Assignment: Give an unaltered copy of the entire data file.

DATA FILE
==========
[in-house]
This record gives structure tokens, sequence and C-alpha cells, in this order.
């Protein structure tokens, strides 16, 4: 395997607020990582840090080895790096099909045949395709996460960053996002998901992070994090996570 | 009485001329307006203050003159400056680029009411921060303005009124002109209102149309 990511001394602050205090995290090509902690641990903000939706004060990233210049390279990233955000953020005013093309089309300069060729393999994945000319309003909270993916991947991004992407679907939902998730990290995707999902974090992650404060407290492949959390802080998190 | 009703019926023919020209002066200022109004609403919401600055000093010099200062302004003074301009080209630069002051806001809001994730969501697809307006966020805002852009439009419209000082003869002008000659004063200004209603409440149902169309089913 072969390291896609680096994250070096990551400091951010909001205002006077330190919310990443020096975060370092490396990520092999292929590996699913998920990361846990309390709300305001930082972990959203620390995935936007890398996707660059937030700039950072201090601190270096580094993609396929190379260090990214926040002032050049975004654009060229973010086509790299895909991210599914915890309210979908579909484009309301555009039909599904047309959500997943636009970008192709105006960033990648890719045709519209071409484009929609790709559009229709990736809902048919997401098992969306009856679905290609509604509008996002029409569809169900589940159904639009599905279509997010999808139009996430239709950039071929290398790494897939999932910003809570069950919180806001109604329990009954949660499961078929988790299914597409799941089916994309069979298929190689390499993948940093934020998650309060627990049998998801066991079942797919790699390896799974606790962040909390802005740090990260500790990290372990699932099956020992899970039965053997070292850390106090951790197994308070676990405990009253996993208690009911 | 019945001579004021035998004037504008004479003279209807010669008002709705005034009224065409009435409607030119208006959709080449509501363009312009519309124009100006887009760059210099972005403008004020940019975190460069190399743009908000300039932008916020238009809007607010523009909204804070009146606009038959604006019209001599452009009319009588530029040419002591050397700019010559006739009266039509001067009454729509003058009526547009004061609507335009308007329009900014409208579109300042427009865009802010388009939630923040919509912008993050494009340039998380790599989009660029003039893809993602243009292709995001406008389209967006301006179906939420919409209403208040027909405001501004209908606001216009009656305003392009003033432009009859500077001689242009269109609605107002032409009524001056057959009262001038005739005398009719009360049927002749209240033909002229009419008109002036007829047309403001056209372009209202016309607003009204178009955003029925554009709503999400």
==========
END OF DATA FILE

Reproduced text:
[in-house]
This record gives structure tokens, sequence and C-alpha cells, in this order.
């Protein structure tokens, strides 16, 4: 395997607020990582840090080895790096099909045949395709996460960053996002998901992070994090996570 | 009485001329307006203050003159400056680029009411921060303005009124002109209102149309 990511001394602050205090995290090509902690641990903000939706004060990233210049390279990233955000953020005013093309089309300069060729393999994945000319309003909270993916991947991004992407679907939902998730990290995707999902974090992650404060407290492949959390802080998190 | 009703019926023919020209002066200022109004609403919401600055000093010099200062302004003074301009080209630069002051806001809001994730969501697809307006966020805002852009439009419209000082003869002008000659004063200004209603409440149902169309089913 072969390291896609680096994250070096990551400091951010909001205002006077330190919310990443020096975060370092490396990520092999292929590996699913998920990361846990309390709300305001930082972990959203620390995935936007890398996707660059937030700039950072201090601190270096580094993609396929190379260090990214926040002032050049975004654009060229973010086509790299895909991210599914915890309210979908579909484009309301555009039909599904047309959500997943636009970008192709105006960033990648890719045709519209071409484009929609790709559009229709990736809902048919997401098992969306009856679905290609509604509008996002029409569809169900589940159904639009599905279509997010999808139009996430239709950039071929290398790494897939999932910003809570069950919180806001109604329990009954949660499961078929988790299914597409799941089916994309069979298929190689390499993948940093934020998650309060627990049998998801066991079942797919790699390896799974606790962040909390802005740090990260500790990290372990699932099956020992899970039965053997070292850390106090951790197994308070676990405990009253996993208690009911 | 019945001579004021035998004037504008004479003279209807010669008002709705005034009224065409009435409607030119208006959709080449509501363009312009519309124009100006887009760059210099972005403008004020940019975190460069190399743009908000300039932008916020238009809007607010523009909204804070009146606009038959604006019209001599452009009319009588530029040419002591050397700019010559006739009266039509001067009454729509003058009526547009004061609507335009308007329009900014409208579109300042427009865009802010388009939630923040919509912008993050494009340039998380790599989009660029003039893809993602243009292709995001406008389209967006301006179906939420919409209403208040027909405001501004209908606001216009009656305003392009003033432009009859500077001689242009269109609605107002032409009524001056057959009262001038005739005398009719009360049927002749209240033909002229009419008109002036007829047309403001056209372009209202016309607003009204178009955003029925554009709503999400």